Kurt Warner: Tom Brady Will Have ‘Challenging’ Learning Curve in TV Booth

by Tyler Mansfield
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(Photo by Nancy Lane/Getty Images)

Jumping from the NFL field to the television booth has worked out well for former players like Michael Strahan, Tony Romo and Drew Brees. The main question everyone is now asking is how well will it go for Tom Brady?

As we all know by now, Brady – once retired from the NFL – is set to join FOX Sports to be the network’s lead NFL analyst. Working alongside Kevin Burkhardt, Brady will be on the call for FOX’s biggest NFL broadcasts – and will be heavily compensated. Like, 10-year, $375-million contract compensated. That’s much more than Romo and Brees are getting paid, or any other broadcaster.

Many former NFL players have been able to easily transition into broadcasting, but it’s not that way for everyone. Brady has TV experience – having worked with ESPN+ for his “Man in the Arena” film, and making a cameo in the movie “Ted 2” – but has never worked as an analyst breaking down games.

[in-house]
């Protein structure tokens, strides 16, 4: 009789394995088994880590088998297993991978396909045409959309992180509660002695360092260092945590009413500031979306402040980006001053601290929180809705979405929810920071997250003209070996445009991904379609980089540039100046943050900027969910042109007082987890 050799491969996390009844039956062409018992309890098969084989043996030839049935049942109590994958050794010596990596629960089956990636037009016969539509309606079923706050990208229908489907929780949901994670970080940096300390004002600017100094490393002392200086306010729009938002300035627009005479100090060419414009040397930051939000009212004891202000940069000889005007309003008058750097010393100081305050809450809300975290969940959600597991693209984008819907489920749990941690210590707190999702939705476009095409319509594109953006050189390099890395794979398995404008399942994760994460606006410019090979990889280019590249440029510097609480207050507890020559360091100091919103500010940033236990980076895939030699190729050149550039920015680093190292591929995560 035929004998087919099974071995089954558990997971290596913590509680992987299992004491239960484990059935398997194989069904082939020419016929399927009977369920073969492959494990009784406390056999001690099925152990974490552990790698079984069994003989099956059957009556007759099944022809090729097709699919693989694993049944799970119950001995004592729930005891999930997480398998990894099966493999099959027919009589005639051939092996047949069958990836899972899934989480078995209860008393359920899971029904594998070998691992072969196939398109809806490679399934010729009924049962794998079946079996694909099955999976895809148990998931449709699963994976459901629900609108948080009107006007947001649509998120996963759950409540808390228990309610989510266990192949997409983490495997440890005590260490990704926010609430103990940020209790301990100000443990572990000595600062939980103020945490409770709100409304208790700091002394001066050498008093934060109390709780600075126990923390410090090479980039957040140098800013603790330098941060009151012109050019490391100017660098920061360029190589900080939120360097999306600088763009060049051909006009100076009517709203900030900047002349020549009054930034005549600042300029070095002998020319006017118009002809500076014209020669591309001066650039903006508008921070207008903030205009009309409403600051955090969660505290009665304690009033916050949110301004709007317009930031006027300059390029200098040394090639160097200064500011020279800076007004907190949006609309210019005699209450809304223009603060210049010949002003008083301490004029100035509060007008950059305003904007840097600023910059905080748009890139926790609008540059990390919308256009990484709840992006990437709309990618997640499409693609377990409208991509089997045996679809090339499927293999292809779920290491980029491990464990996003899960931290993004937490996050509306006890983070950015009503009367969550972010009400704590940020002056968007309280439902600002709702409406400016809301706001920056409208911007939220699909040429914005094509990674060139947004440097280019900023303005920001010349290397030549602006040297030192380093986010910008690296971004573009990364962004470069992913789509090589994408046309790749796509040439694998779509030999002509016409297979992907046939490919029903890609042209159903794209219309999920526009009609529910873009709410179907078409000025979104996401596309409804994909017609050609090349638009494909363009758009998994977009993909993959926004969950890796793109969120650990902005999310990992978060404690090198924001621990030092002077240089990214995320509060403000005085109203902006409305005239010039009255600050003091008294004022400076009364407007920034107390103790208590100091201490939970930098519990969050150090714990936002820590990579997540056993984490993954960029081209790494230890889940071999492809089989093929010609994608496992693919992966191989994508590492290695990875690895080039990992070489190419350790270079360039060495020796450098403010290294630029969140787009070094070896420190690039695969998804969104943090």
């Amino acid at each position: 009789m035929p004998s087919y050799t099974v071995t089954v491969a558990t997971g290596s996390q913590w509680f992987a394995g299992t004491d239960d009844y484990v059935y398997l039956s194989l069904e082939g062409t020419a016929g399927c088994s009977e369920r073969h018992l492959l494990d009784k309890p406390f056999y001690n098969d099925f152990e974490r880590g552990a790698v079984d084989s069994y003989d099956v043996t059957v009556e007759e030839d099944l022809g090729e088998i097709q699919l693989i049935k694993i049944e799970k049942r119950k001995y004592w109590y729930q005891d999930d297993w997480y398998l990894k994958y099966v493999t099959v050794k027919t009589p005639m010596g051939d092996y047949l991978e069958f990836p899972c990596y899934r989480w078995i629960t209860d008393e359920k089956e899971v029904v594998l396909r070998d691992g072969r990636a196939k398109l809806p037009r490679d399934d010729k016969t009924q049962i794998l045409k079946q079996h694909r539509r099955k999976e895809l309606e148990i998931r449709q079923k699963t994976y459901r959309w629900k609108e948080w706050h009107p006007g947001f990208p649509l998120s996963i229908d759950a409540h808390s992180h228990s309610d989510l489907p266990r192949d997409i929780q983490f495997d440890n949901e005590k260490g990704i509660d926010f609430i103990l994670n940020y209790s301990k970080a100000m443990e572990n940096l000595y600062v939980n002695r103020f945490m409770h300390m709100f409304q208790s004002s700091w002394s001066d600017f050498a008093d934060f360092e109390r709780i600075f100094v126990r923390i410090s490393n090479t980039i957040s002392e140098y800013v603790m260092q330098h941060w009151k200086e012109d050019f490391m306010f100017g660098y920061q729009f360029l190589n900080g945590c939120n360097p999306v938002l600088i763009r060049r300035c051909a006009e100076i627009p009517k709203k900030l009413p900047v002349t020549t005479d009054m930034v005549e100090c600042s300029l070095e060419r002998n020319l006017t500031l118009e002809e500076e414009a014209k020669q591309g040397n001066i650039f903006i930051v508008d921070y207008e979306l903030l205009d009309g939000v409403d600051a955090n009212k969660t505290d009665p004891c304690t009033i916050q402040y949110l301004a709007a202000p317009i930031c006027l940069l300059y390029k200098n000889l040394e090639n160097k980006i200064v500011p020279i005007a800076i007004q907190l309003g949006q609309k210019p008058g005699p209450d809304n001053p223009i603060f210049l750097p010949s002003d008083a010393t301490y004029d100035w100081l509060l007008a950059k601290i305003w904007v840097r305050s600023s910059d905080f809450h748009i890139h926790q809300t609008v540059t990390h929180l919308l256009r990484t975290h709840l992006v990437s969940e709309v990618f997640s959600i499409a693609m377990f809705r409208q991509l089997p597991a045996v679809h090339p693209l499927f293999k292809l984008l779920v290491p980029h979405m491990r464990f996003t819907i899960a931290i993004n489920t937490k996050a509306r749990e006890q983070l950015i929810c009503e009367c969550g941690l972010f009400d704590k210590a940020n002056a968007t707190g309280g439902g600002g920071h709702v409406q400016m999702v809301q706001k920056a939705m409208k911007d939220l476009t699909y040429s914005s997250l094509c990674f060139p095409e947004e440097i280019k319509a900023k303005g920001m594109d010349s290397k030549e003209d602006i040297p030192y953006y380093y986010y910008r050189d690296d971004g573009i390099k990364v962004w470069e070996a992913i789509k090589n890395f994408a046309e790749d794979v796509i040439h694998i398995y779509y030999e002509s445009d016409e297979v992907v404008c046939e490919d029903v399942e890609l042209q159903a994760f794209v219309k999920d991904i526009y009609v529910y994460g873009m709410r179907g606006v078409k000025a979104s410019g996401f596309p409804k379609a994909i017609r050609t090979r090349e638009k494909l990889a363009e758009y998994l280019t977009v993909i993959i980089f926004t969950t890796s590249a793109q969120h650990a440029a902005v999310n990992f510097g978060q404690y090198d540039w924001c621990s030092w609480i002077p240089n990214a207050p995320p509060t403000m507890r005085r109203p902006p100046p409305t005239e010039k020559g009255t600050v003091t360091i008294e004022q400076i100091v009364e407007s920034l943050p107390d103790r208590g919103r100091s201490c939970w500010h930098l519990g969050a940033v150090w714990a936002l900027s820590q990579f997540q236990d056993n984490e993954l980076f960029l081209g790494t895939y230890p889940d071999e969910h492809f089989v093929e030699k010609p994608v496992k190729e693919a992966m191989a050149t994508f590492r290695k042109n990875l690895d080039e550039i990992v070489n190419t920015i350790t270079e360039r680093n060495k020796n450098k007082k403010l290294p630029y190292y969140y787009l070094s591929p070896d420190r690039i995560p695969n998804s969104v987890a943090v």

Another former NFL quarterback who has spent some time in the broadcasting world is Kurt Warner. Everyone knows Warner’s incredible story of how he became a Hall of Famer, and now he works as an analyst for the NFL Network. In an interview with The San Diego Tribune, Warner shared that he believes Brady will have a “challenging” learning curve when he officially hops into FOX Sports’ booth – saying he “can’t just be a nice guy.”

“Everybody’s afraid of, ‘I don’t want to offend anybody, but I also want to do my job and I want to do it really well,'” Warner said. “It’s something that I’ve struggled with because I don’t feel as if I ever attack anybody and say, ‘This person’s terrible.’ But there are times when you go, ‘This isn’t very good. They should do this or that.’

“I’ve seen people take it personally. You can’t just be a nice guy and really be good in this business. Now, calling games can be different than being an analyst in a studio. But at the same time, you’ve got to be able to be critical. For me, I never attack a person, but I always attack a problem.”

It’ll certainly be a transition for Brady going from playing the game to analyzing it, but it’s Tom Brady. What can’t the guy do?

Outsider.com